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A curated podcast list by
Creation Date June 3rd, 2020
Updated Date Updated July 10th, 2020
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  1. Some call it Hurricane Katrina. Some call it the Federal Flood. Others call it the day the levees broke. On August 29, 2005, the city of New Orleans was submerged. That story of hubris, incompetence, and nature's wrath is now etched into the national consciousness. But the people who lived through the flood and its aftermath have a different story to tell. A story of rumors, betrayal, and one of the most misunderstood events in American history. Hosted by Vann R. Newkirk II.
  2. Stephen Dubner and Angela Duckworth have spent years exploring the weird and wonderful ways in which humans behave — Dubner as the host of Freakonomics Radio, Duckworth as a research psychologist and author of Grit. They both like to ask a lot of questions, and have come to believe there’s really no such thing as a stupid one. With No Stupid Questions, they put this belief to the test, with conversations ranging from friendship and parenting to immortality and whether dogs are better than people. The resulting podcast is incisive, humane, and occasionally charming. New episodes each week. No Stupid Questions is a production of the Freakonomics Radio Network. 
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    American Origin Stories is a podcast about our journey discovering lost ancestry, identity, and cultural connection. The first season of the show will discuss the question: Why is it difficult for Black Americans, who have been in the United States for generations, to trace their ancestry? The short answer: slavery. The peculiar institution turned people into property for the profit of individuals and the nation. What followed were generations of race-based oppression. And as a result, people with African ancestry must find creative means to trace their lineage to and through slavery. But, with modern technology, crowd-sourcing, and a better historical understanding, there are ways for Black Americans to substantially build their family trees. Join us each week, on American Origin Stories, as we explore the process of tracing Black American ancestry and archiving neglected or untold history.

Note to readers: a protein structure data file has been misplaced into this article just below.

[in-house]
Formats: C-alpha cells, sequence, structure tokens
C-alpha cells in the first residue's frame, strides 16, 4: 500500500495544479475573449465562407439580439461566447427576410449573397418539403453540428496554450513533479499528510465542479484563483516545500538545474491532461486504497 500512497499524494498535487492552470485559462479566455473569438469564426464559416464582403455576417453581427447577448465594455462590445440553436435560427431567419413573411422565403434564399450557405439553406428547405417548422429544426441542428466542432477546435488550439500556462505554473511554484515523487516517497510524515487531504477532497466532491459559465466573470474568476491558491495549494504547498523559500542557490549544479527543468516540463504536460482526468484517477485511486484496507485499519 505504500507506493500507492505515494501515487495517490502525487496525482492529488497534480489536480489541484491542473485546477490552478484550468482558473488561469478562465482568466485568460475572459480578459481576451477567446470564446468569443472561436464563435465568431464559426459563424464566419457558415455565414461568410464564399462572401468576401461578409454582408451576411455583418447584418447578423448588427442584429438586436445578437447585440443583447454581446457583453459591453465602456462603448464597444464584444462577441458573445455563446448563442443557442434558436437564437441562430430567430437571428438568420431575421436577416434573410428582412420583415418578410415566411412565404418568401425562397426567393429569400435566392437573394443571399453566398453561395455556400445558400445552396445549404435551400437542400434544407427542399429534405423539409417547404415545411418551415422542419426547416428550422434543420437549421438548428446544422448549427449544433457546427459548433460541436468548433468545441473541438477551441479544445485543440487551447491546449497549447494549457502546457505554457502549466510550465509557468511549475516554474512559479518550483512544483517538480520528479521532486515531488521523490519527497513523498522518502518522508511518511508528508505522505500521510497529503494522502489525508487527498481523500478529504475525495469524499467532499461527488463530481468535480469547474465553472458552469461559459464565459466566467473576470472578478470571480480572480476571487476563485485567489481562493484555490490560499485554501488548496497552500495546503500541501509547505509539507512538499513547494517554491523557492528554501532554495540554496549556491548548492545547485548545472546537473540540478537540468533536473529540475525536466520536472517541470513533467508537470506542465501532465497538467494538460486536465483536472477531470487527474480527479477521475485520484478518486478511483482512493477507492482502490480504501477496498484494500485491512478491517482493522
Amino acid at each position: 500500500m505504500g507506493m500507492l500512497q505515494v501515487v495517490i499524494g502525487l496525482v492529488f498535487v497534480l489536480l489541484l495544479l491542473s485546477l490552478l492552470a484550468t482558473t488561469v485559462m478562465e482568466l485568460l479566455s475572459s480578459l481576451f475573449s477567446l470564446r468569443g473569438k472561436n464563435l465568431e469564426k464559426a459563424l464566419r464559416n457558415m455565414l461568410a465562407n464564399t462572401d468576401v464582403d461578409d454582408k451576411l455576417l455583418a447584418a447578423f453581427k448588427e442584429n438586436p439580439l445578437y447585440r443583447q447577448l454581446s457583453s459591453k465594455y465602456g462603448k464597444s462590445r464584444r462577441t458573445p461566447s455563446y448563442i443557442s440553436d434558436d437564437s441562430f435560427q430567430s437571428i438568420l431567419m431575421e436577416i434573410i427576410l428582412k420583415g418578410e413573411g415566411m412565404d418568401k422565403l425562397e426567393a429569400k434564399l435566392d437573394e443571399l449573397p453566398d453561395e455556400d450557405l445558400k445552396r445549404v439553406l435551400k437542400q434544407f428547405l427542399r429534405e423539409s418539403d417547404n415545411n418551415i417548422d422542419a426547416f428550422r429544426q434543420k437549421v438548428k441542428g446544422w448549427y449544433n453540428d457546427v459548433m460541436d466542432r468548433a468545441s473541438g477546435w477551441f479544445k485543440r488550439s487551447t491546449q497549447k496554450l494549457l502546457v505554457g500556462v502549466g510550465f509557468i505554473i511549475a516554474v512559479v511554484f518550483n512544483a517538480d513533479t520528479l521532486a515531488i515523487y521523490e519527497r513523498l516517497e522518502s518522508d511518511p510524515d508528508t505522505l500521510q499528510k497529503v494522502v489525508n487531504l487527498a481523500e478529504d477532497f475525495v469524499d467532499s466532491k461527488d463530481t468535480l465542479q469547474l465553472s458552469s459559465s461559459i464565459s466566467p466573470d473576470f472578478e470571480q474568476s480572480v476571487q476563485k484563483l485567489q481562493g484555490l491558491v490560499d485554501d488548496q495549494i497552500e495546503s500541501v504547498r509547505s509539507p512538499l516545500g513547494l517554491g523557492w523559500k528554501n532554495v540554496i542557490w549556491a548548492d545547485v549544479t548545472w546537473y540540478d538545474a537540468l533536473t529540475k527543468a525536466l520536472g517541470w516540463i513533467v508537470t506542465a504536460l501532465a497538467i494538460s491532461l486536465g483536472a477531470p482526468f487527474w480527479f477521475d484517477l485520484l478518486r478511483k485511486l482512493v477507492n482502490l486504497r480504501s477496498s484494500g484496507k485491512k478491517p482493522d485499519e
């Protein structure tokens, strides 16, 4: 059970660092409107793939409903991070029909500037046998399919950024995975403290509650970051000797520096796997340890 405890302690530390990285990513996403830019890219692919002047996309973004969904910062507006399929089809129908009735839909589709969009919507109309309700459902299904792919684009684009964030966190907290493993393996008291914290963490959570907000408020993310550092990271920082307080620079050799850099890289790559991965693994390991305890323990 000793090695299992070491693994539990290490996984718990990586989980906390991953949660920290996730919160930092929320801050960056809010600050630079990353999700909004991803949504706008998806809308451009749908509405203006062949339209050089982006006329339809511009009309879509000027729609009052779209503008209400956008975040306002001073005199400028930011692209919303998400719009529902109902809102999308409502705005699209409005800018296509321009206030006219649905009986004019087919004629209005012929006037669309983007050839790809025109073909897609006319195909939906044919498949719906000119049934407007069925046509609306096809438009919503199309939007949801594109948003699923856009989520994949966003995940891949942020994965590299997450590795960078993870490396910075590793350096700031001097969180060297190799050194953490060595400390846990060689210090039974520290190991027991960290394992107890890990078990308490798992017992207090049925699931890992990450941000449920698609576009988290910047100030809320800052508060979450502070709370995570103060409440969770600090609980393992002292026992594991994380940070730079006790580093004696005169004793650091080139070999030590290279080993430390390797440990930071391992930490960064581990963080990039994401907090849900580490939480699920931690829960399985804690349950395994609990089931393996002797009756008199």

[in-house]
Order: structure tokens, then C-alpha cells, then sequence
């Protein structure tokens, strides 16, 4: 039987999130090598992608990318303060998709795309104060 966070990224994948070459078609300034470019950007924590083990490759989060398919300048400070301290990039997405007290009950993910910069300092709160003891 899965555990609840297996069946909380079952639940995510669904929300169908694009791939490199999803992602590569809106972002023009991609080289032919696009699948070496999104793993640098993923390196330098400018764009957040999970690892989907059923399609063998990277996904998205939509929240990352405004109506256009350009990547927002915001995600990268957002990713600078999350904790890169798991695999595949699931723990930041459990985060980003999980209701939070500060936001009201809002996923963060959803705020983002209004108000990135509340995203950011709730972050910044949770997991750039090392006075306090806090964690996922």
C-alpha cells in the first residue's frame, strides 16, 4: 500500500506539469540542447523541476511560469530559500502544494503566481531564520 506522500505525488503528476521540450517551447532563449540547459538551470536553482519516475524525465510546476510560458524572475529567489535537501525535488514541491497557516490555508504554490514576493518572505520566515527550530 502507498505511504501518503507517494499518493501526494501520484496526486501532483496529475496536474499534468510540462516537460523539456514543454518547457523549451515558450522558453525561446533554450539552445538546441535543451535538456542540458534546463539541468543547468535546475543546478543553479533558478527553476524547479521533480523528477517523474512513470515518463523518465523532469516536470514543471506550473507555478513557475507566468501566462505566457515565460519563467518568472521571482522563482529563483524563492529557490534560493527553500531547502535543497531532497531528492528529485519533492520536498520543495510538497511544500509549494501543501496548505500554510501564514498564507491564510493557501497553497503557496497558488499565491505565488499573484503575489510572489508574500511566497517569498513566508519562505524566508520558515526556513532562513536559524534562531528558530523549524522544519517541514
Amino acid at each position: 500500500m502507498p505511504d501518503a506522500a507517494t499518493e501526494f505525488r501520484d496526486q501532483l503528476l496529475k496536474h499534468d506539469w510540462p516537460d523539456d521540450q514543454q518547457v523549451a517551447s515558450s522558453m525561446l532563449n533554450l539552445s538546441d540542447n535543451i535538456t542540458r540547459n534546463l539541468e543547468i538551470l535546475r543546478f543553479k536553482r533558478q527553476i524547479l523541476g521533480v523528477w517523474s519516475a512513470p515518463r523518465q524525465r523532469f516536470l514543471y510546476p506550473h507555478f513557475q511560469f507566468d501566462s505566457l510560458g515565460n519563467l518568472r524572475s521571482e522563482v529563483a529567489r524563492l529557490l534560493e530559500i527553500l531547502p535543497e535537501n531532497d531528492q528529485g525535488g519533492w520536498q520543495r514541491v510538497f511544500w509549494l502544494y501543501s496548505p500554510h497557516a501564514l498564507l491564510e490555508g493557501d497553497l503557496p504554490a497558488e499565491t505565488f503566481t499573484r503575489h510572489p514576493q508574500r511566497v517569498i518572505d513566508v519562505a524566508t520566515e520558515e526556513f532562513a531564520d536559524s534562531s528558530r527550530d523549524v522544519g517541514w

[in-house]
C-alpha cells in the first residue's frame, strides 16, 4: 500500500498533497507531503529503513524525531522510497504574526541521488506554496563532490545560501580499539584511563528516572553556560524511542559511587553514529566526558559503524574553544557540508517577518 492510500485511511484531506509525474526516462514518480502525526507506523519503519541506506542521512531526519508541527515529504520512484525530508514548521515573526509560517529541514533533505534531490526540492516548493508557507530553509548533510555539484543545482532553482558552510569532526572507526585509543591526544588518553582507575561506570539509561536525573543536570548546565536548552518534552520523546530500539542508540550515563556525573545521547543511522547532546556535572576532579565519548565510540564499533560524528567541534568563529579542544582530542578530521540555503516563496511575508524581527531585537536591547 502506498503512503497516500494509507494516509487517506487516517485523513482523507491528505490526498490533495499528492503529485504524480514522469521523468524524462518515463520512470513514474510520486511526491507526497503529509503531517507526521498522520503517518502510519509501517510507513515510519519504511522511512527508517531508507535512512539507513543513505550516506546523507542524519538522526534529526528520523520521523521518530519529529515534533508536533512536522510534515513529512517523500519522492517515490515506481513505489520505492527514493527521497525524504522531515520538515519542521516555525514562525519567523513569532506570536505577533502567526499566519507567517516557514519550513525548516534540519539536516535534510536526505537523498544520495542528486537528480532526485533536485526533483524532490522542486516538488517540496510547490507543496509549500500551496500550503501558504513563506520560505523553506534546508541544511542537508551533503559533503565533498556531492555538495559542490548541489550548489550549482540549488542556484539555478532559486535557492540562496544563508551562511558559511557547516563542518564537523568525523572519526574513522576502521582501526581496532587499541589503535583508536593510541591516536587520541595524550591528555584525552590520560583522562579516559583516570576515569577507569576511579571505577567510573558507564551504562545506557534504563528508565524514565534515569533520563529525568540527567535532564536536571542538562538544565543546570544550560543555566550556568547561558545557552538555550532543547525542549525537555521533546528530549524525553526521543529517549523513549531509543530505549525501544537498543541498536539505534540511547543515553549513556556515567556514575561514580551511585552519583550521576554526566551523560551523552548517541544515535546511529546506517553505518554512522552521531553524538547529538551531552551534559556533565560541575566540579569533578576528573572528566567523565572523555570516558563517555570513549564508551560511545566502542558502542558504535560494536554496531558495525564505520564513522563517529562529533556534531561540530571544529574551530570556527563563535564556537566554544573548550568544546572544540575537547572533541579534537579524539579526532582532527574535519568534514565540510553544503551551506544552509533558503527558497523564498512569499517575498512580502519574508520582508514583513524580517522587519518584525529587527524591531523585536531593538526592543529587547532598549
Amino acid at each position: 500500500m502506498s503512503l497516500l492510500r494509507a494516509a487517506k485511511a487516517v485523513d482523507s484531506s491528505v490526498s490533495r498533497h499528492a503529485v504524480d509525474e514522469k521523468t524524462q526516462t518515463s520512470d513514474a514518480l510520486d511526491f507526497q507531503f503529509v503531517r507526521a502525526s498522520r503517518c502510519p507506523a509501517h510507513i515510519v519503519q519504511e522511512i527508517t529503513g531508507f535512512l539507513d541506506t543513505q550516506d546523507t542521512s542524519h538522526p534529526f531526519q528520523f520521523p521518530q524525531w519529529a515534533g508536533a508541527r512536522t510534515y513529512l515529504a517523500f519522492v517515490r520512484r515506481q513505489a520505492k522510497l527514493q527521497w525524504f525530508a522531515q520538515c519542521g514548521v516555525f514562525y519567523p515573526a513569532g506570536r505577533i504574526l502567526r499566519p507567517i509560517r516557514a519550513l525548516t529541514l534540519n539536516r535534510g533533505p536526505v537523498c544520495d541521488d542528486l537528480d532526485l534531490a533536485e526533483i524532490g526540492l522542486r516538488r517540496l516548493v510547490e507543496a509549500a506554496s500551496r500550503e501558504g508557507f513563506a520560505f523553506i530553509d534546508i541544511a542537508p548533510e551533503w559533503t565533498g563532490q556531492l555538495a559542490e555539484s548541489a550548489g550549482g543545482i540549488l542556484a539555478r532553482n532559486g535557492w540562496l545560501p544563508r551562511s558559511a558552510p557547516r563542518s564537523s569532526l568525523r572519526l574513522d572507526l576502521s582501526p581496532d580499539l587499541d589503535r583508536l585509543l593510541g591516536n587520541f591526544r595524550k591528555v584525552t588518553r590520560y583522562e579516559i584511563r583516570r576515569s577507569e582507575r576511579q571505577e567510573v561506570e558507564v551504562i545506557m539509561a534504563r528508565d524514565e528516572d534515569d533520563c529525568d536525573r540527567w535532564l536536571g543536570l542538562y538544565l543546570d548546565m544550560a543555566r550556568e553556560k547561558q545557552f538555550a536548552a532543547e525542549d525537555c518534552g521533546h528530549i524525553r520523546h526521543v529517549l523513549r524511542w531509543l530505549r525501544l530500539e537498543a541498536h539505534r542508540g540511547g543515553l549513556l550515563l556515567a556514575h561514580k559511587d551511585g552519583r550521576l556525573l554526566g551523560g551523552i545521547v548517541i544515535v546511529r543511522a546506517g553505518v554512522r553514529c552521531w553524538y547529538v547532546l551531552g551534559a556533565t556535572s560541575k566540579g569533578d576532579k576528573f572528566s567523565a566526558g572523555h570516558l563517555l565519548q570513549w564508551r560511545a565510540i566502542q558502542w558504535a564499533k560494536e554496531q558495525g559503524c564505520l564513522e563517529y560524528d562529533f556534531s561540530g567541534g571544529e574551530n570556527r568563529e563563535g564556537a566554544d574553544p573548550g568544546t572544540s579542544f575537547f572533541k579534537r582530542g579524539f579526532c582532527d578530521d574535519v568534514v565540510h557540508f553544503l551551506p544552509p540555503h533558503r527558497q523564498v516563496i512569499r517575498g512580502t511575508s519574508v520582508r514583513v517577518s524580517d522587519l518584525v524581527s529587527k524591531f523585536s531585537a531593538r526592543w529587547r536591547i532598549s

4. In August of 1619, a ship carrying more than 20 enslaved Africans arrived in the English colony of Virginia. America was not yet America, but this was the moment it began. No aspect of the country that would be formed here has been untouched by the 250 years of slavery that followed. On the 400th anniversary of this fateful moment, it is time to tell the story.“1619” is a New York Times audio series hosted by Nikole Hannah-Jones. You can find more information about it at nytimes.com/1619podcast.
  5. "'A podcast about the internet' that is actually an unfailingly original exploration of modern life and how to survive it." - The Guardian. Hosted by PJ Vogt and Alex Goldman, from Gimlet.
  6. I’ve spent over 20 years studying the emotions and experiences that bring meaning and purpose to our lives, and if there’s one thing I’ve learned it’s this: We are hardwired for connection, and connecting requires courage, vulnerability, and conversation. I want this to be a podcast that’s real, unpolished, honest, and reflects both the magic and the messiness of what it means to be human. Episodes will include conversations with the people who are teaching me, challenging me, confusing me, or maybe even ticking me off a little. I'll also have direct conversations with you about what I’m learning from new research, and we'll do some episodes dedicated to answering your questions. We don’t have to do life alone. We were never meant to.
  7. James Hamblin is a doctor. Katherine Wells is not. But she has a lot of questions. Listen in as Jim and Katherine keep in touch with other journalists, experts, and friends about the latest science and health news⁠—and, more important, what to do with it. Email us with questions, stories, or feedback at socialdistance@theatlantic.com.
  8. American politics is in crisis. Together, the founders of The Lincoln Project have spent over 200 years electing Republicans. But now, they’ve sparked a nationwide movement with a singular mission: To defeat Donald Trump and Trumpism. Ron Steslow hosts fellow political experts Reed Galen, Jennifer Horn, George Conway, Steve Schmidt, Mike Madrid, Rick Wilson, and John Weaver, and more as they defy their party and reveal how Trump will be defeated, discuss what’s at stake in the 2020 election, and share the stories of voters all across America who are putting country over party.
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    Bloomberg Law's Cases and Controversies brings you the latest from the Supreme Court. Each week we preview oral arguments at the Court or feature in-depth interviews. We explore critical legal issues with Supreme Court advocates, judges, law professors, lawyers, and legal journalists. Hosts: Kimberly Robinson and Jordan Rubin.
  10. From the Los Angeles Times, “Asian Enough” is a podcast about being Asian American -- the joys, the complications and everything else in between. In each episode, hosts Jen Yamato and Frank Shyong invite celebrity guests to share their personal stories and unpack identity on their own terms. They explore the vast diaspora across cultures, backgrounds and generations, share “Bad Asian Confessions,” and try to expand the ways in which being Asian American is defined. New episodes drop every Tuesday.
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    The Open Mind is a thoughtful excursion into the world of ideas across media, politics, technology, the arts and all realms of civic life.

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